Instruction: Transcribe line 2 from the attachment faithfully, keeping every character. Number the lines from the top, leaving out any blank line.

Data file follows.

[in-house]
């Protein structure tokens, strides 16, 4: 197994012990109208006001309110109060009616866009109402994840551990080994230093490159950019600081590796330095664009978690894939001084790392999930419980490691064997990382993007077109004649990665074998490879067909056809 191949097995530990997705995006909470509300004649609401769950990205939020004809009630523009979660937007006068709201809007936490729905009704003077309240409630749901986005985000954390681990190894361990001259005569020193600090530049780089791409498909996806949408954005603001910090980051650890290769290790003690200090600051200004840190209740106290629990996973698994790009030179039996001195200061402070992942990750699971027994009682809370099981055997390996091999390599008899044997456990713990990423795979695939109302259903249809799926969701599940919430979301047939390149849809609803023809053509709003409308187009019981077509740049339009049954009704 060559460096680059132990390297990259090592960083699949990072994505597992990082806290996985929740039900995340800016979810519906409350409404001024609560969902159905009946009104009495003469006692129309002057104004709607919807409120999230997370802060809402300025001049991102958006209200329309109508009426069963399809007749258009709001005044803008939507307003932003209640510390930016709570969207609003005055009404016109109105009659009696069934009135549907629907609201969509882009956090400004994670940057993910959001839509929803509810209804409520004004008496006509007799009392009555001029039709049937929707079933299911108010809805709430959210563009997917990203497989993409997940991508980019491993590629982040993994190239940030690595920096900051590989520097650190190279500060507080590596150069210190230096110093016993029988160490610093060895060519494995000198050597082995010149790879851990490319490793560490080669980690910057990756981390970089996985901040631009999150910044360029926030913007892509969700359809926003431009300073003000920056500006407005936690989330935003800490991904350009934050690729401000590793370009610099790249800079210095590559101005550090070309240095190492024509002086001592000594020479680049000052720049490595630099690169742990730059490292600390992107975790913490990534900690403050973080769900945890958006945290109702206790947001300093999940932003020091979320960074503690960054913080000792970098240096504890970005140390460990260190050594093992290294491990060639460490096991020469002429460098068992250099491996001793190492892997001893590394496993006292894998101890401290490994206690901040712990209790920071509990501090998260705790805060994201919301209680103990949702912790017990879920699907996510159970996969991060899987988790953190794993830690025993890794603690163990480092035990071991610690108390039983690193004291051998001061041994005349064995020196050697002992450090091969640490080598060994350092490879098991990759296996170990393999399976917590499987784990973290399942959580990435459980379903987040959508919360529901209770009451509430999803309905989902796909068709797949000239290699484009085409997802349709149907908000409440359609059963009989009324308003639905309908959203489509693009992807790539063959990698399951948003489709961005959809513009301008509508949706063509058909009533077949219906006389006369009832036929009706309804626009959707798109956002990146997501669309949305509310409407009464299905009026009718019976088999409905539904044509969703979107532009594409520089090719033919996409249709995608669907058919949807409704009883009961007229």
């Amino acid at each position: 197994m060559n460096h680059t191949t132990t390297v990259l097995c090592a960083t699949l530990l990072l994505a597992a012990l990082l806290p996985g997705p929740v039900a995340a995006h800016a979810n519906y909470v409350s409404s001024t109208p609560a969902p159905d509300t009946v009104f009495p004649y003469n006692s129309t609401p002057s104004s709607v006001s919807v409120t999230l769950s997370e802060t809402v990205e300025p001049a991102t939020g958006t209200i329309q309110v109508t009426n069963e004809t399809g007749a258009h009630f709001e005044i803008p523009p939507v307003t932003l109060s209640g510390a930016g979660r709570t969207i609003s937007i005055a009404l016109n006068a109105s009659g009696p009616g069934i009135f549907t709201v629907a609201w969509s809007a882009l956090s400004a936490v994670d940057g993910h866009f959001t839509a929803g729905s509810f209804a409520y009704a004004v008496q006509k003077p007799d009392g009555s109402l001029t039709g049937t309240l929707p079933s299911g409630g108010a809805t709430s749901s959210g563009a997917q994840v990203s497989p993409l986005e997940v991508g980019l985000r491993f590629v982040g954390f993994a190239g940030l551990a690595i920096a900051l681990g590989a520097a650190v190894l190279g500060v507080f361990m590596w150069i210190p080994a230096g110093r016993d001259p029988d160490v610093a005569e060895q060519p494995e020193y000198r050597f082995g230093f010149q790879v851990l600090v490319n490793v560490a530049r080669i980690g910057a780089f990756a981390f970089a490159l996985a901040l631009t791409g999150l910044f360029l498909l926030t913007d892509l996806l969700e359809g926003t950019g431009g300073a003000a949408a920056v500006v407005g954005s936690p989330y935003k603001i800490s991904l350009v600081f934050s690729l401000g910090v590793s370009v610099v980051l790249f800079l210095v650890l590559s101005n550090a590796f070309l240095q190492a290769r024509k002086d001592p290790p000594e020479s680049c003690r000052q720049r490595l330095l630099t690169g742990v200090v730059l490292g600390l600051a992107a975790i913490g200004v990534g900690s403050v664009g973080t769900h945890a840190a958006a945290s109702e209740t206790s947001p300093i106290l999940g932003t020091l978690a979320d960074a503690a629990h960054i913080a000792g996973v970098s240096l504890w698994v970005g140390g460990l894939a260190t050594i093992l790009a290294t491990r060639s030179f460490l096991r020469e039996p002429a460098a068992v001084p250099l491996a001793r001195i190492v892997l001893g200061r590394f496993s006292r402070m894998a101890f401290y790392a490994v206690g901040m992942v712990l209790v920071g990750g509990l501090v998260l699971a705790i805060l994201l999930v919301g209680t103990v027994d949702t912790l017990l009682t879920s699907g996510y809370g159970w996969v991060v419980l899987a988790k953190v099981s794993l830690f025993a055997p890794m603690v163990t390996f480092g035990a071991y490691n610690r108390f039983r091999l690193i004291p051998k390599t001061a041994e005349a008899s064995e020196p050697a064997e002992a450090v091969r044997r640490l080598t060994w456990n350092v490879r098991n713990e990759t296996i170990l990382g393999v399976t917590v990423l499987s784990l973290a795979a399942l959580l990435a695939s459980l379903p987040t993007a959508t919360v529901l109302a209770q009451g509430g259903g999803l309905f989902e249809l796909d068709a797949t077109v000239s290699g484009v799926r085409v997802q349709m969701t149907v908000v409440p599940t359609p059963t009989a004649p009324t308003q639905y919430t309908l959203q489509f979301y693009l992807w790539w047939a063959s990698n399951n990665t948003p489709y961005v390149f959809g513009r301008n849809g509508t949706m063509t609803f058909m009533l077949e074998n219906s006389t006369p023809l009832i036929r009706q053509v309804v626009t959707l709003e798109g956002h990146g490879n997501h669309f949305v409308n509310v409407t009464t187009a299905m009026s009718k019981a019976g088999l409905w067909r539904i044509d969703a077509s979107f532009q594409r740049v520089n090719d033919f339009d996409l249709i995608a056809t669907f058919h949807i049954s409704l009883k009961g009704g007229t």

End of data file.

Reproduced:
């Protein structure tokens, strides 16, 4: 197994012990109208006001309110109060009616866009109402994840551990080994230093490159950019600081590796330095664009978690894939001084790392999930419980490691064997990382993007077109004649990665074998490879067909056809 191949097995530990997705995006909470509300004649609401769950990205939020004809009630523009979660937007006068709201809007936490729905009704003077309240409630749901986005985000954390681990190894361990001259005569020193600090530049780089791409498909996806949408954005603001910090980051650890290769290790003690200090600051200004840190209740106290629990996973698994790009030179039996001195200061402070992942990750699971027994009682809370099981055997390996091999390599008899044997456990713990990423795979695939109302259903249809799926969701599940919430979301047939390149849809609803023809053509709003409308187009019981077509740049339009049954009704 060559460096680059132990390297990259090592960083699949990072994505597992990082806290996985929740039900995340800016979810519906409350409404001024609560969902159905009946009104009495003469006692129309002057104004709607919807409120999230997370802060809402300025001049991102958006209200329309109508009426069963399809007749258009709001005044803008939507307003932003209640510390930016709570969207609003005055009404016109109105009659009696069934009135549907629907609201969509882009956090400004994670940057993910959001839509929803509810209804409520004004008496006509007799009392009555001029039709049937929707079933299911108010809805709430959210563009997917990203497989993409997940991508980019491993590629982040993994190239940030690595920096900051590989520097650190190279500060507080590596150069210190230096110093016993029988160490610093060895060519494995000198050597082995010149790879851990490319490793560490080669980690910057990756981390970089996985901040631009999150910044360029926030913007892509969700359809926003431009300073003000920056500006407005936690989330935003800490991904350009934050690729401000590793370009610099790249800079210095590559101005550090070309240095190492024509002086001592000594020479680049000052720049490595630099690169742990730059490292600390992107975790913490990534900690403050973080769900945890958006945290109702206790947001300093999940932003020091979320960074503690960054913080000792970098240096504890970005140390460990260190050594093992290294491990060639460490096991020469002429460098068992250099491996001793190492892997001893590394496993006292894998101890401290490994206690901040712990209790920071509990501090998260705790805060994201919301209680103990949702912790017990879920699907996510159970996969991060899987988790953190794993830690025993890794603690163990480092035990071991610690108390039983690193004291051998001061041994005349064995020196050697002992450090091969640490080598060994350092490879098991990759296996170990393999399976917590499987784990973290399942959580990435459980379903987040959508919360529901209770009451509430999803309905989902796909068709797949000239290699484009085409997802349709149907908000409440359609059963009989009324308003639905309908959203489509693009992807790539063959990698399951948003489709961005959809513009301008509508949706063509058909009533077949219906006389006369009832036929009706309804626009959707798109956002990146997501669309949305509310409407009464299905009026009718019976088999409905539904044509969703979107532009594409520089090719033919996409249709995608669907058919949807409704009883009961007229």